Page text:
College community reflects on season 15 of RuPaul’s Drag Race

Shane Stackpole

RuPaul’s Drag Race has helped bring drag into the mainstream. (Photo courtesy of Wikimedia Commons.)

Season 15 of RuPaul’s Drag Race ended on April 19 and crowned its winner: drag performer and beauty pageant competitor Sasha Colby. At the College, student and faculty watchers of the show have been discussing the finale and reflecting on the season as a whole. 

RuPaul’s Drag Race is a reality competition series that first aired in 2009 and is exhosted by renowned drag queen RuPaul. The show tasks contestants with design and performance challenges, after which they give a runway performance and are judged for their work in the week’s challenge. The show’s popularity has helped normalize drag performance and expression in mainstream culture. 

Fans at the College expressed their overall satisfaction with this past season. “I think this was one of the great seasons in terms of the quality of performances and the variety of performers that we had,” Associate Professor of Music Zachary Wadsworth said. 

“I definitely think that season 15 was much better in terms of the talent that was offered on the show,” Cooper Johnson ’26 added. “I had a fun time watching everyone’s drag on a higher level than in seasons past.” 

Before taking the crown, Sasha Colby had been in the drag industry for almost 20 years and won the Miss Continental pageant competition in 2012. Because of this, some fans expected that she would win from the start. “From the very beginning of the season, I think everyone knew she was miles ahead of the other contestants,” Josh Kirschner ’24 said. 

While some viewers of the show have begun to question whether future seasons of the show should prevent well-established queens in the industry like Sasha Colby from competing, fans at the College argued that this exclusion would undermine the purpose of the show. “I love that RuPaul’s Drag Race is going to show you the diversity of drag from all over and from different experience levels,” Wadsworth said. “The show should not exist solely as a forum for the youngest of the young or the oldest, most experienced queens.”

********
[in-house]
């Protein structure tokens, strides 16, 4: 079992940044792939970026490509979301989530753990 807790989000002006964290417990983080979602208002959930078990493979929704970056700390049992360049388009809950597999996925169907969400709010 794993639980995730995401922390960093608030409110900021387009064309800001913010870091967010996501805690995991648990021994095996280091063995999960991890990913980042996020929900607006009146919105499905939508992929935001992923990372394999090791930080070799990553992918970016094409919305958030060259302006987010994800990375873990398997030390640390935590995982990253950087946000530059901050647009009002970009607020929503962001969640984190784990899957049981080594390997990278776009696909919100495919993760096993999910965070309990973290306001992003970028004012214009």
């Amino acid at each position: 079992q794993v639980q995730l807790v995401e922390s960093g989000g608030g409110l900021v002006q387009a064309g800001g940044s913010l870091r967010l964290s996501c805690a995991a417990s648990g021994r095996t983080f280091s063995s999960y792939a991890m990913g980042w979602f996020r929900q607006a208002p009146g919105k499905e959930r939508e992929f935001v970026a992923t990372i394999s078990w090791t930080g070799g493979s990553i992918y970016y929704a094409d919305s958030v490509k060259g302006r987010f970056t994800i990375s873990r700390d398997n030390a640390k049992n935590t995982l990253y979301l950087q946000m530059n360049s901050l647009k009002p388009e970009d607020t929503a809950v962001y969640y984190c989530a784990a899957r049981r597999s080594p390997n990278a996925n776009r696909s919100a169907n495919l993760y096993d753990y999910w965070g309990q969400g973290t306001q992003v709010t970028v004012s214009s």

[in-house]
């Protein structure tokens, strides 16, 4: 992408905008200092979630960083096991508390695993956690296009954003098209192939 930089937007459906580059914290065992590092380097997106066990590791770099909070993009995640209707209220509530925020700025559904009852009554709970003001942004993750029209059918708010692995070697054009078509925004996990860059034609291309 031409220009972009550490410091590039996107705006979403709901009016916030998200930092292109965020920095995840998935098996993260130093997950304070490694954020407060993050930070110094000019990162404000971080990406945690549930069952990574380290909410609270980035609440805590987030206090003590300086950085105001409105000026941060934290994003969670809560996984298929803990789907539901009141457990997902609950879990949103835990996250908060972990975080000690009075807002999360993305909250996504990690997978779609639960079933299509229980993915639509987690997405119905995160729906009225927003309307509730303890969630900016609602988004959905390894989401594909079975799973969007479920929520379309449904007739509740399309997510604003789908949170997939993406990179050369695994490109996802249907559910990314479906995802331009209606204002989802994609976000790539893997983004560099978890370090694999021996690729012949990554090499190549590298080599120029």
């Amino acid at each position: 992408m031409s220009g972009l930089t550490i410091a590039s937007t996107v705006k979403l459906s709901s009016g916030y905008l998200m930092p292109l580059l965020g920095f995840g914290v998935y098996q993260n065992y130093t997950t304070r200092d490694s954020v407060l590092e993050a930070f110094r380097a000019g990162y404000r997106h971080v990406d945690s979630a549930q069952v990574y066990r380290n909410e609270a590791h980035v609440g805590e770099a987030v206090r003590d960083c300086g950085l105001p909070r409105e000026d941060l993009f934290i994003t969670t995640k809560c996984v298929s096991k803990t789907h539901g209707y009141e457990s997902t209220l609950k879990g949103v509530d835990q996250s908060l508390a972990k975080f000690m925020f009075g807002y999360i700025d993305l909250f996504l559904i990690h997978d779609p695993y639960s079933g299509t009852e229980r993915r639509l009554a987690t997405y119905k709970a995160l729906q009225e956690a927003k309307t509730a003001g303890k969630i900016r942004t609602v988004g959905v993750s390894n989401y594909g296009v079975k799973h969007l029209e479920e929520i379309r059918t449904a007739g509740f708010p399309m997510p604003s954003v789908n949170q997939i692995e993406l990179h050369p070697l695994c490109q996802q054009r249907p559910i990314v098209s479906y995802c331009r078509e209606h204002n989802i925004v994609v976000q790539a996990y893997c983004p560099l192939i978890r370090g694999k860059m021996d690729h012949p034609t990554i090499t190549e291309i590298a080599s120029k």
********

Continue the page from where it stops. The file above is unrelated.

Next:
“I think my problem with [excluding well-established queens] is that I don’t think RuPaul’s Drag Race should be the way for drag queens to become validated in their careers,” Johnson added.  “I feel like making RuPaul’s Drag Race only for lesser-known queens would be doing just that.” 

In spite of the predictability of her victory and debates about the future of RuPaul’s Drag Race, fans at the College explained that they thought Sasha Colby deserved to take the crown this season, a shared sentiment amongst most fans of the show. “It was really nice to see a trans queen win,” Wadsworth said. “It seems like in the earlier seasons, there wasn’t as much of a sense that trans people could be drag queens as there is now, which I think Sasha Colby’s win really contributed to.” 

This past season notably had many diverse queens. In addition to its trans representation, season 15 highlighted a greater number of queens whose primary performance platform is social media. Most notably, TikTok-based queens Sugar and Spice competed on the show and were questioned by fans and fellow contestants about their lack of live performance experience. “When I was first coming out, drag was performance; it was public and interactive,” Wadsworth said. “So when Sugar and Spice showed up with little live performing experience, I felt that same impulse to question their drag, and I had to interrogate that in myself as a generational effect.” 

The rise of social media queens has challenged traditional definitions of drag and prompted debate on whether a live audience is necessary for drag performance to be validated in the public eye. “I really do think there is a lot of value in recognizing that the art form and the craft of drag has expanded past the club scene,” Kirschner said. 

“This is not the time to divide the drag community based on little hang ups that people might have with performing drag on TikTok,” Johnson added. “What Sugar and Spice do makes drag more accessible and normalizes it more within mainstream culture.” 

Fans of the show expressed its particular importance right now given a recent rise in anti-drag rhetoric across the country. “From the musical they did about anti-trans bills and anti-drag bills to statements made at the finale about drag not being a crime, I think [the season] made a really meaningful comment on the political moment,” Wadsworth said. “Hopefully, the show is galvanizing support for free speech and free expression, which is what drag so often is all about.” 

Fans at the College encouraged members of the community to watch future seasons of the show. “There’s no reason not to watch it,” Kirschner said. “There’s something for everyone in it; it’s funny, it’s campy, it’s fashion. There are really beautiful story arcs in the show, and each queen brings a lot of themselves to the show in a really beautiful way.”